Phenobarbital for Dogs: Treating Canine SeizuresReading Time: 4 minutes
Phenobarbital for dogs is an important medication used to control seizure in dogs and cats. It works by making brain cells more resistant to abnormal electrical activity. Treatment with phenobarbital aims to reduce the number and severity of seizures, but may not eliminate fits altogether.
Phenobarbital was one of the first anti-seizure medications to be developed. With a proven track record of effectiveness, your vet is likely to choose it as the drug of choice to manage epilepsy.
But all drugs have side effects and phenobarbital is no different. It causes sedation and wobbliness until the dog gets used to the drug. And in the long term, adverse effects include liver damage.
What is Phenobarbital for Dogs?
Phenobarbital belongs to a family of drugs called the barbiturates. In particular, phenobarbital is a long-acting barbiturate that has an anticonvulsant action. This simply means the drug stays in the body a long-term and helps reduce seizure activity.
This veterinary medicine comes in tablet and liquid form. It is a prescription only medication, which means only a vet can provide it or issue a written prescription for phenobarbital tablets or liquid.
Take care to keep all anti-seizure medications, including phenobarbital, out of the reach of children and other pets in the house.
Epilepsy in Dogs
Many pet owners are familiar with the term ‘epilepsy’ but unaware of the precise meaning.
Seizures in dogs can be caused by any number of underlying health conditions. Examples include a liver shunt, toxin ingestion, or a brain tumor. However, when the seizures have been investigated and no underlying cause is found, then and only then is the condition considered to be epilepsy.
Dogs with epilepsy may have clusters of seizures (a group of fits occurring within 24 – 48 hours) which are mild or severe. The worst fits are when the dog enters a seizure which doesn’t end. This life-threatening development is called status epilepticus.
Seizures are deeply unpleasant for the dogs and distressing for the owner. To alleviate this, it’s important to reduce seizure frequency and severity. Sometimes phenobarbital does the trick, but other times an add-on treatment is required.
This is usually another antiseizure medication from a different family of drugs. Examples of these antiepileptic drugs include potassium bromide, zonisamide, and levetiracetam.
Treating Epilepsy in Dogs and Canine Seizures with CBD Oil for Dogs
There is a lot of buzz about the use of CBD oil to treat seizures in dogs. In human medicine, this is an ongoing area of research. But you veterinarian may seem hazy about the benefits of CBD oil.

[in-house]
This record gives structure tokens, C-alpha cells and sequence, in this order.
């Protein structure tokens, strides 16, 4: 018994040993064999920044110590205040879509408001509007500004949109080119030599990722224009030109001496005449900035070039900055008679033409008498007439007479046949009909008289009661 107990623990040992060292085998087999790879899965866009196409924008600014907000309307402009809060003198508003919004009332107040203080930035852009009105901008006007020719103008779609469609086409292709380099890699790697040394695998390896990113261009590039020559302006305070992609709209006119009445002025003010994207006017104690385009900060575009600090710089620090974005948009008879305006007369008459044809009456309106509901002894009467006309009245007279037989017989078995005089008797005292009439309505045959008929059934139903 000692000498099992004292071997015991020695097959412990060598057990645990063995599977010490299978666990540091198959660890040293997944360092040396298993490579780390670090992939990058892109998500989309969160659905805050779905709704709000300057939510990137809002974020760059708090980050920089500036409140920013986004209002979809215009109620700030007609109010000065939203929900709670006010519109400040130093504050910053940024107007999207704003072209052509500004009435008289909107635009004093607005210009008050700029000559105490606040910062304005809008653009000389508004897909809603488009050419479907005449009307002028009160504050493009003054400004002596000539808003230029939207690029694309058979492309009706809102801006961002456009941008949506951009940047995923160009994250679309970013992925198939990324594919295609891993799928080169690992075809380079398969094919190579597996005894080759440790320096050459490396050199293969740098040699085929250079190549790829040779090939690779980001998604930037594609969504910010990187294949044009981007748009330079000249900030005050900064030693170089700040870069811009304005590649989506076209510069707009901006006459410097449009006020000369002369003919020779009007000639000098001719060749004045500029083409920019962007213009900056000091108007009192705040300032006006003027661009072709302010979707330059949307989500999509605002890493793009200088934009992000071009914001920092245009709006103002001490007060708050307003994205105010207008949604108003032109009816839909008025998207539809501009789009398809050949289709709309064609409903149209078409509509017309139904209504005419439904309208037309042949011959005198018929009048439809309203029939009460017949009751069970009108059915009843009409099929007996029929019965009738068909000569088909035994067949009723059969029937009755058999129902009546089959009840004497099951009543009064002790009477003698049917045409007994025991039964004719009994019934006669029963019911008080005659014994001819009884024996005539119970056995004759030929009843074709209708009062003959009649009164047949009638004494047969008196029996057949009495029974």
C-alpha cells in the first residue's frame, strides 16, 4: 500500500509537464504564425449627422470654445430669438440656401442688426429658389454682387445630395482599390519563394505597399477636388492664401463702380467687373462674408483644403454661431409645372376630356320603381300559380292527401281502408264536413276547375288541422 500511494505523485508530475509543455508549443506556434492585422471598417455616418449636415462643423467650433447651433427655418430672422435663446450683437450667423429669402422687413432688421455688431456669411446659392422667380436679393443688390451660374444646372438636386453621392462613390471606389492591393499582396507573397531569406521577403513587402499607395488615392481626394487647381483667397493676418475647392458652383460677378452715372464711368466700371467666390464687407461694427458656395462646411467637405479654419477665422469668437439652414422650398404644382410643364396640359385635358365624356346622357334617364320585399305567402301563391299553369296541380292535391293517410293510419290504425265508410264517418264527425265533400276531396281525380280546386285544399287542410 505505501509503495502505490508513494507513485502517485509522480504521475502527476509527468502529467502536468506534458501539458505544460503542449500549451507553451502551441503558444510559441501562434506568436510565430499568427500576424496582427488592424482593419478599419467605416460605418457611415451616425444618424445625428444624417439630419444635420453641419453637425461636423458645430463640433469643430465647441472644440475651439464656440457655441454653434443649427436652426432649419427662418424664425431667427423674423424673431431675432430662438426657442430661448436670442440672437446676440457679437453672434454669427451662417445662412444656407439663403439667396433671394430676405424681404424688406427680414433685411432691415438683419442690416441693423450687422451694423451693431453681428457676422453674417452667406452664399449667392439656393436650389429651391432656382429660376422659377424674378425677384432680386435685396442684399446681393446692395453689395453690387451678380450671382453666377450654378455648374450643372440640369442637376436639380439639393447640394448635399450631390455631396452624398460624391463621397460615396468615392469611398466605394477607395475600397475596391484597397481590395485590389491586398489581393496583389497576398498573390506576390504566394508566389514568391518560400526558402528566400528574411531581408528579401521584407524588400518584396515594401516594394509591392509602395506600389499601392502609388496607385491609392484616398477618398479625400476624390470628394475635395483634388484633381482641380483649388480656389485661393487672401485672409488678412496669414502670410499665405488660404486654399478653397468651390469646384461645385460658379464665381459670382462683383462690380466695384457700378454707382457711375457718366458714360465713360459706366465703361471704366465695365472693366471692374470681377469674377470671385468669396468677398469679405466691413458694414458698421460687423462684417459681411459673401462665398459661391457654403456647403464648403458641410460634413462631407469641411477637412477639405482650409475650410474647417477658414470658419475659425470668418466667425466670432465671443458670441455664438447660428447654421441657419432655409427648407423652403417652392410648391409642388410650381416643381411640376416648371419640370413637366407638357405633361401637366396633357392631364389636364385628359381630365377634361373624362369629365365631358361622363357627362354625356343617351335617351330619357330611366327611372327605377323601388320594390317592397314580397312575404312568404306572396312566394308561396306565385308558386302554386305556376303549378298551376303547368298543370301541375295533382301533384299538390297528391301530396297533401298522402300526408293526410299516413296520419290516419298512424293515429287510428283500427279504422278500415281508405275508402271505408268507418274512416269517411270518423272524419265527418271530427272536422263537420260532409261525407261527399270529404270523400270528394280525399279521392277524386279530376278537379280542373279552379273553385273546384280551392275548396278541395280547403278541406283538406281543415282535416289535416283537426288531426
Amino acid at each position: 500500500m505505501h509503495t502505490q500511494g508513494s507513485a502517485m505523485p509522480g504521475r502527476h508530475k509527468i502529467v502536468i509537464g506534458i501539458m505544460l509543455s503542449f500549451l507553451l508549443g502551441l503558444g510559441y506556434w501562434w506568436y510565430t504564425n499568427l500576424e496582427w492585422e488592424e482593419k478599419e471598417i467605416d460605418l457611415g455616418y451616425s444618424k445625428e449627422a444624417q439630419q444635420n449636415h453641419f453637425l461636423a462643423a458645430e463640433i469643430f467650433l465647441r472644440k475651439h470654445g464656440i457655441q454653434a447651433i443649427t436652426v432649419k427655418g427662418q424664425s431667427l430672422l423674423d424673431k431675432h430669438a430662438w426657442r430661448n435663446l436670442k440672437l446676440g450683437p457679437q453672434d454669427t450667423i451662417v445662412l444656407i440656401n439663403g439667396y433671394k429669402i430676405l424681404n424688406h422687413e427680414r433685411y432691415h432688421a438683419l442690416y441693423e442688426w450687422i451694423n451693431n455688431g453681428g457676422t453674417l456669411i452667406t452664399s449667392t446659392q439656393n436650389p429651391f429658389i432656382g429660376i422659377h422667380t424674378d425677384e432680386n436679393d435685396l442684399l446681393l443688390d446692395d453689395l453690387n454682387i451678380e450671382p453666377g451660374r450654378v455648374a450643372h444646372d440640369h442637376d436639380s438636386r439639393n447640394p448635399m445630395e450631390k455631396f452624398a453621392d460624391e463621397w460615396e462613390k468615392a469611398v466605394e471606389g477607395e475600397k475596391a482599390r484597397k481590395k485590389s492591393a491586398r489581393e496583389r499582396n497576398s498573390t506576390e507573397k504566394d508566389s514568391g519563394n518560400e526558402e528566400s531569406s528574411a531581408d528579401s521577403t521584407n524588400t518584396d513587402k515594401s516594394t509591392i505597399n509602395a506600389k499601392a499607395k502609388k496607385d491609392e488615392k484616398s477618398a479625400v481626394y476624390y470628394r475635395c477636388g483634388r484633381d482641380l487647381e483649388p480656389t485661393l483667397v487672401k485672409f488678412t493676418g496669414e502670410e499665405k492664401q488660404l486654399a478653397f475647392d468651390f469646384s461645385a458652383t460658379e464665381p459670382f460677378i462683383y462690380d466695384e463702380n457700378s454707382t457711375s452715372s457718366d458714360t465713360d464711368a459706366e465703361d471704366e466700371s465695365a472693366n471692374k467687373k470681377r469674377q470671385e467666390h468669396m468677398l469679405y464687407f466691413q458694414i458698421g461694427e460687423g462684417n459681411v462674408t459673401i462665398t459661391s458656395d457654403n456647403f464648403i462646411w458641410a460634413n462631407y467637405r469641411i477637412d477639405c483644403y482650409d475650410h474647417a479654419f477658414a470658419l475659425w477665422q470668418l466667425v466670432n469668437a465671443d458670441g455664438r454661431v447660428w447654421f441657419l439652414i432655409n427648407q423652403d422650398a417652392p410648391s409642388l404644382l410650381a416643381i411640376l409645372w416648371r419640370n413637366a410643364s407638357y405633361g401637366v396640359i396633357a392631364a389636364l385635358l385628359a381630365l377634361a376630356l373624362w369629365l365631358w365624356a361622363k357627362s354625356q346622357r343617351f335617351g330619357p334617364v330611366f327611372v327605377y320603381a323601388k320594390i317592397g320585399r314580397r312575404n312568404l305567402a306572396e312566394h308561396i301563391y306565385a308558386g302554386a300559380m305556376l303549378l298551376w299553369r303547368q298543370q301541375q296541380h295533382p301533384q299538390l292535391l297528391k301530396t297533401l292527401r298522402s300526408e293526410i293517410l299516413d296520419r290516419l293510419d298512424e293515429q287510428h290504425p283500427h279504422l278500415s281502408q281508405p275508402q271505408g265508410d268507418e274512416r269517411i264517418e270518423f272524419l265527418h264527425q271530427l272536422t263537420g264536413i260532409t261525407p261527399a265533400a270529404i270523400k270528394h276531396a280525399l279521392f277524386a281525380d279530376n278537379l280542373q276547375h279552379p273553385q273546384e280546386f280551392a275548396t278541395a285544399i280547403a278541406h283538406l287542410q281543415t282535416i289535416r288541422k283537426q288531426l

This is because legislation about cannabis use leaves your vet liable to prosecution should something go wrong. Also, that same legislation makes undertaking meaningful research and clinical trials exceedingly difficult. Therefore, sadly, not enough is known about CBD oil’s potential for good.
What is CBD Oil?
CBD is an abbreviation of the word cannabidiol. CBD is derived by processing hemp (the rope-like stuff) or cannabis (the recreational drug). Drugs such as cannabis give people a ‘high’ because of the presence of psychoactive substances called tetrahydrocannabinol (THC).
However, CBD oil does not have any mind-altering properties and only used for medical reasons. Anecdotally it is used to help chronic pain, seizure conditions, and anxiety issues. Because of the lack of monitored clinical trials, at the moment in the veterinary field, the effects are purely anecdotal and not proven.
CBD Oil for Dog Seizures: CBD Oil Drug Interactions
There is little evidence-based advice about combing CBD oil with other medications. Therefore, be careful if you decide to give it a go. Speak to your vet first, so they are aware of the potential for destabilization.
Also, never stop phenobarbital suddenly. This can trigger serious seizure activity. Also, dose reductions of phenobarbital can allow seizures to break through, so be aware of this.
The decision to trial CBD oil for seizures requires careful consideration. Whilst anecdotally it can be helpful, there is no scientific proof of this in pets.
In addition, the effect on the dosage of phenobarbital is unknown. This could risk interfering with how phenobarbital works and seizures breaking through, or CBD causing increased phenobarbital levels and profound sedation.
Honest Paws: Natural Epilepsy Medications for Dogs?
Another factor to consider is the purity of the CBD oil. The purification process is unregulated. Some forms of CBD oil may contain residues of the chemicals used to extract the oil. Also, the levels of CBD may not be as high as stated on the label.
When considering a CBD oil look for one, such as Honest Paws, that refines to a high standard. This reduces the risk of accidentally dosing your dog with harsh chemicals, in addition to the CBD.